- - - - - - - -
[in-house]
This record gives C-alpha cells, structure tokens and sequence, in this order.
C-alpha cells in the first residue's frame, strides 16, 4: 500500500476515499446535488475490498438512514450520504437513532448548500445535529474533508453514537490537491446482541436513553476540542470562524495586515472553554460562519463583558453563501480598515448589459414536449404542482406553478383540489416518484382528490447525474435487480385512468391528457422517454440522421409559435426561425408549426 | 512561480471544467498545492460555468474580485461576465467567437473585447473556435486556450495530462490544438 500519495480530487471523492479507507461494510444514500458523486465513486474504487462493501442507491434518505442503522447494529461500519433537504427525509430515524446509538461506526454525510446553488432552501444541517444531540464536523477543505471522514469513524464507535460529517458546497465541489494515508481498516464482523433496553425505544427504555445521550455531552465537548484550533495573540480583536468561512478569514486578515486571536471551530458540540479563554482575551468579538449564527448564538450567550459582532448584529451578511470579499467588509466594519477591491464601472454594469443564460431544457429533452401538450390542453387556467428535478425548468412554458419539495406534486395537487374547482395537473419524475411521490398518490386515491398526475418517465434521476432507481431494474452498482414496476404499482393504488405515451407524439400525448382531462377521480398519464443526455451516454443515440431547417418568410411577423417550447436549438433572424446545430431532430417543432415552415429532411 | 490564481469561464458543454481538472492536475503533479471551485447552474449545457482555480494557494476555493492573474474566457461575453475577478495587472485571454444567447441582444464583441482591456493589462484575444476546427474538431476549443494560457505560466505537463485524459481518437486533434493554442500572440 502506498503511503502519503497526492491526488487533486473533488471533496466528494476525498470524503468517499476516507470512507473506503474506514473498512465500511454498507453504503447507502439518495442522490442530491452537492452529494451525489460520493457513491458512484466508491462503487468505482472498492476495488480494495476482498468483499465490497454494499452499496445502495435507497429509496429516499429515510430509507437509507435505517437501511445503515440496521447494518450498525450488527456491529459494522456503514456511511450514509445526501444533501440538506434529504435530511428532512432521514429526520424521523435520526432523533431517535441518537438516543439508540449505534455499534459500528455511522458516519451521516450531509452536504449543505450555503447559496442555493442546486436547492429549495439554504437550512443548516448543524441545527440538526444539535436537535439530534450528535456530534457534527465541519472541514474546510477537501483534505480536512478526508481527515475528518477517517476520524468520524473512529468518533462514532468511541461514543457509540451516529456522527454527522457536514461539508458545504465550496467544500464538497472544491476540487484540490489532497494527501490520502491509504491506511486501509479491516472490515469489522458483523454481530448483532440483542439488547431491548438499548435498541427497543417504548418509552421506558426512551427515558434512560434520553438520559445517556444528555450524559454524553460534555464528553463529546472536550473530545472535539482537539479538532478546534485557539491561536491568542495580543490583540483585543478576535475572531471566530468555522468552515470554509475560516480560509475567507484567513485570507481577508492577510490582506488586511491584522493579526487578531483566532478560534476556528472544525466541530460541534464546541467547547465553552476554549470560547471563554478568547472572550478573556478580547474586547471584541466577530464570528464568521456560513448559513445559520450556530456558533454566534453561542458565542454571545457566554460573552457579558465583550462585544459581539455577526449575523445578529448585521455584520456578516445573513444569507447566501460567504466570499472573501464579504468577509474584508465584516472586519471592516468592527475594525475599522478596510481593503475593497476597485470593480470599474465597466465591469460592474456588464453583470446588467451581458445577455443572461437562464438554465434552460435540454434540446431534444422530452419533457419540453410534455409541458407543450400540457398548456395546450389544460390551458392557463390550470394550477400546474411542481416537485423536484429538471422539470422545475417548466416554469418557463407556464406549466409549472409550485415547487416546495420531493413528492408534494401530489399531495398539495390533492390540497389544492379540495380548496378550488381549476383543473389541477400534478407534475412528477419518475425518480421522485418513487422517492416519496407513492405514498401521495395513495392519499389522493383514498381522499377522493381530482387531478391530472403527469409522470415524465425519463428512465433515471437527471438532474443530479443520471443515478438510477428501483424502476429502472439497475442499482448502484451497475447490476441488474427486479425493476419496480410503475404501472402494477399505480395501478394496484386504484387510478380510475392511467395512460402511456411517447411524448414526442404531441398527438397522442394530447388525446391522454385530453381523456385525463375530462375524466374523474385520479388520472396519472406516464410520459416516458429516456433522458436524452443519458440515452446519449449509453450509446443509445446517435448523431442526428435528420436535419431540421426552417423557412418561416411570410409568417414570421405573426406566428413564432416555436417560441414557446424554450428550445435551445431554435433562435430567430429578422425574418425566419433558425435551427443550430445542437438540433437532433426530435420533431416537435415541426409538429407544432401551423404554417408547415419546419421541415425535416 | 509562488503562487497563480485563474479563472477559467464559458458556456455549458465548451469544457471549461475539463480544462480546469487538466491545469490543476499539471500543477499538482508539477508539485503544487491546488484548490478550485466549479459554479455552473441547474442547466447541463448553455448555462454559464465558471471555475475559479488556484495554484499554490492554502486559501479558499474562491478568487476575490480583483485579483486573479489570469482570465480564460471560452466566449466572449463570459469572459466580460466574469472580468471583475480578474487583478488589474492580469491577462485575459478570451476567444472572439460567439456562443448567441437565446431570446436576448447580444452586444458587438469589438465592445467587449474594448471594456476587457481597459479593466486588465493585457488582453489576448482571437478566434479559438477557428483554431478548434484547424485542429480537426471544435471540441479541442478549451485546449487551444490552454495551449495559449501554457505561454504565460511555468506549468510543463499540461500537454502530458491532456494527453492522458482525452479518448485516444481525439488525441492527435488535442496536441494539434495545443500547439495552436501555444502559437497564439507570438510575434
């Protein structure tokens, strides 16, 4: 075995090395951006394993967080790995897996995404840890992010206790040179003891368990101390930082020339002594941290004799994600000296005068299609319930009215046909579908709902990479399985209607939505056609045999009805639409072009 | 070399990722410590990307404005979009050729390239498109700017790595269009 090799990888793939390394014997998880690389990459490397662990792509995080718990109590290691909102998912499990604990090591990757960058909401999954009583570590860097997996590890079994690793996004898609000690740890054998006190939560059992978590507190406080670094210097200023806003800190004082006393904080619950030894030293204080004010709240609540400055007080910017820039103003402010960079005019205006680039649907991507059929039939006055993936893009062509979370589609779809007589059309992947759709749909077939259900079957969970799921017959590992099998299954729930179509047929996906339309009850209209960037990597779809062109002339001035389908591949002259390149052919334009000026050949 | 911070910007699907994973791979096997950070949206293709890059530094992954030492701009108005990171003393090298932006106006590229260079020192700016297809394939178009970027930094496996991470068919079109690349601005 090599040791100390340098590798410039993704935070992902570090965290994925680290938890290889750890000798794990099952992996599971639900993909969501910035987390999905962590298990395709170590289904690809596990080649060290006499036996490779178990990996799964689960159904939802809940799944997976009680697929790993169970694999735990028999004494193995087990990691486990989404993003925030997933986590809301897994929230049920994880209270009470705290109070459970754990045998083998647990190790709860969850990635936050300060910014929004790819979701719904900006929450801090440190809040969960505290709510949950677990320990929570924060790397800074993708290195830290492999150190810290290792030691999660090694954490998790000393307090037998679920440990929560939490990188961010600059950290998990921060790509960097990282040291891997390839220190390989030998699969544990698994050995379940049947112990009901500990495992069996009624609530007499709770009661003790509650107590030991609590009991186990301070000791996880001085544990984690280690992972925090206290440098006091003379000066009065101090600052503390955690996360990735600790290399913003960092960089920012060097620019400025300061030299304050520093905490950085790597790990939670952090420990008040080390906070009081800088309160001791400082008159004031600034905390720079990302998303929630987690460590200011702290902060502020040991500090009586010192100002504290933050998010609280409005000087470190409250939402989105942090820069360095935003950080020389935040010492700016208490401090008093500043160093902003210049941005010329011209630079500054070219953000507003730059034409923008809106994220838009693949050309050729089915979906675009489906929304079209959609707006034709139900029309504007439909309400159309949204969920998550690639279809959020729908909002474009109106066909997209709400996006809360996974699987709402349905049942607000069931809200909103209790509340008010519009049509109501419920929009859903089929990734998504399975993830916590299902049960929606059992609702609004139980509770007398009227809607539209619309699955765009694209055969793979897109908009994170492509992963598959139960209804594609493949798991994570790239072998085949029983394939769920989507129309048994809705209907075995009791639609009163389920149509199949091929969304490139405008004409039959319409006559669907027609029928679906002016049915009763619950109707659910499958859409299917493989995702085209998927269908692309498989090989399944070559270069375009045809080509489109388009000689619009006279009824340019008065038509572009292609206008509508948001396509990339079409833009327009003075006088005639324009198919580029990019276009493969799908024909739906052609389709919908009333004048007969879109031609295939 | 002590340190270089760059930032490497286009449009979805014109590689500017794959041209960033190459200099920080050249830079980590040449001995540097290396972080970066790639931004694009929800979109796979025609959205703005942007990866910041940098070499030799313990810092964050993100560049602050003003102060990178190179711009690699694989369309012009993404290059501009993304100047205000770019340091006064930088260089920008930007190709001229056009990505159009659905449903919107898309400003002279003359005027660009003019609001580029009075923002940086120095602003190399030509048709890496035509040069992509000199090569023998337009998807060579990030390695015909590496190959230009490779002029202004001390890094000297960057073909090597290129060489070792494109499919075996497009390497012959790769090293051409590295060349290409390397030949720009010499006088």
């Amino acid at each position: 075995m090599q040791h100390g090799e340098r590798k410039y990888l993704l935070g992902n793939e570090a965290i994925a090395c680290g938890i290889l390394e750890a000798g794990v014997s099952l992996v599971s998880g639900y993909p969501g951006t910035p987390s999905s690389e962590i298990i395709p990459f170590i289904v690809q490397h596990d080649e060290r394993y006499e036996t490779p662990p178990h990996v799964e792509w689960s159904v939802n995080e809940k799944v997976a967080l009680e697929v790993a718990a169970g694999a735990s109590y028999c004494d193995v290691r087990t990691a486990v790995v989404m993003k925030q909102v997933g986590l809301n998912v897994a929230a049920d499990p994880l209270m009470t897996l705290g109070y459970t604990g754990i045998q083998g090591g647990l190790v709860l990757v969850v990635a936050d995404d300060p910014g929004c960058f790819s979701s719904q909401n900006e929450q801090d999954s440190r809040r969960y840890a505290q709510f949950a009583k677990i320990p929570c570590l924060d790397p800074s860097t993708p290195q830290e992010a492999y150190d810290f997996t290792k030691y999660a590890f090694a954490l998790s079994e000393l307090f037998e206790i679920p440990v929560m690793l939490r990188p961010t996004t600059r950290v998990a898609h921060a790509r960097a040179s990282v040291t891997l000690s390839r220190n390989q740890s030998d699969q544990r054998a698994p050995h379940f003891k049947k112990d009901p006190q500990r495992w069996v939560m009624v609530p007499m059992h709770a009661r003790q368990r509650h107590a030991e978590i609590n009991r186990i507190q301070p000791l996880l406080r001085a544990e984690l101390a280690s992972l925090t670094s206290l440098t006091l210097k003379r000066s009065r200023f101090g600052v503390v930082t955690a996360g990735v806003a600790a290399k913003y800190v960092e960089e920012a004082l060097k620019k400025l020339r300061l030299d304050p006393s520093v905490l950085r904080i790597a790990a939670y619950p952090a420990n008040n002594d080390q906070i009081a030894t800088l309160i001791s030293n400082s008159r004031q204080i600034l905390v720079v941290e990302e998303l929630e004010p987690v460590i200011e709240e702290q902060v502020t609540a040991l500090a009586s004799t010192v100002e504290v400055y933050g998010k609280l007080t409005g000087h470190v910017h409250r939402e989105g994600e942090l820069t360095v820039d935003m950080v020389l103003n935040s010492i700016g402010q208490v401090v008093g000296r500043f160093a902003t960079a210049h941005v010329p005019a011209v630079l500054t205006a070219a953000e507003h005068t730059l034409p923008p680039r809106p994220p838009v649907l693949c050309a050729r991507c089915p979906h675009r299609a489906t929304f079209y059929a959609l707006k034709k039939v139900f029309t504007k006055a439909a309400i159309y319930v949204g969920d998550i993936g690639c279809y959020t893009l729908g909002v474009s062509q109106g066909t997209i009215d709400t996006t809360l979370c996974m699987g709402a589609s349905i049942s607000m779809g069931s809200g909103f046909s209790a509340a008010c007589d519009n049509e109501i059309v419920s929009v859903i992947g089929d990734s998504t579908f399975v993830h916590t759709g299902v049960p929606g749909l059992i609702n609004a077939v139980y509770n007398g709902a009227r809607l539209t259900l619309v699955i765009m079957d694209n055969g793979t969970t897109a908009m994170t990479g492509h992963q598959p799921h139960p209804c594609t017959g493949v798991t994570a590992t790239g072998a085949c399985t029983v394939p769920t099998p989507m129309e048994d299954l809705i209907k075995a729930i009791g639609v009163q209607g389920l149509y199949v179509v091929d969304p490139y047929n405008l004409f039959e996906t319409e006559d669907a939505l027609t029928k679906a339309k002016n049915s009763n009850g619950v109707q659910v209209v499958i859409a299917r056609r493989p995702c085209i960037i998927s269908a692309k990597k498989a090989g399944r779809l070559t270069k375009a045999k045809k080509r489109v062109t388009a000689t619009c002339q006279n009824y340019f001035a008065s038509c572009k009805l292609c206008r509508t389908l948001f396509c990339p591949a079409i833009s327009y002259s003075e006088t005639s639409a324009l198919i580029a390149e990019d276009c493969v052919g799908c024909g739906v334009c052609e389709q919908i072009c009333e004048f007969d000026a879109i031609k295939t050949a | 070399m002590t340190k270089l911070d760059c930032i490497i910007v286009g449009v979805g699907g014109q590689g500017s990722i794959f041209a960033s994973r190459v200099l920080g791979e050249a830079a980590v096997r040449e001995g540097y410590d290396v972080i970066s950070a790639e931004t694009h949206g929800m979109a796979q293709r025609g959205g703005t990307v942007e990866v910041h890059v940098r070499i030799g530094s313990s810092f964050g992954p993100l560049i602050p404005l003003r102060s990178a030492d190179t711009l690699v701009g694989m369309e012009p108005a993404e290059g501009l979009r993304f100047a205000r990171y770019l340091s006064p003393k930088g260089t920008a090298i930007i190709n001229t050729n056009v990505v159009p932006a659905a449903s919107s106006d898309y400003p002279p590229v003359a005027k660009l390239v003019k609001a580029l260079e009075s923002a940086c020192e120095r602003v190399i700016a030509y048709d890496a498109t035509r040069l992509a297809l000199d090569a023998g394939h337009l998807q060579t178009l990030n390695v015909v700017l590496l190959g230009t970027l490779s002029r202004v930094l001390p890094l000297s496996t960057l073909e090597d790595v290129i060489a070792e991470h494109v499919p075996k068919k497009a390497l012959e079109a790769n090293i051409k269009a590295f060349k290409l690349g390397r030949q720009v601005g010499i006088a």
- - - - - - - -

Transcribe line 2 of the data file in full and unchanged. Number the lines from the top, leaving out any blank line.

This record gives C-alpha cells, structure tokens and sequence, in this order.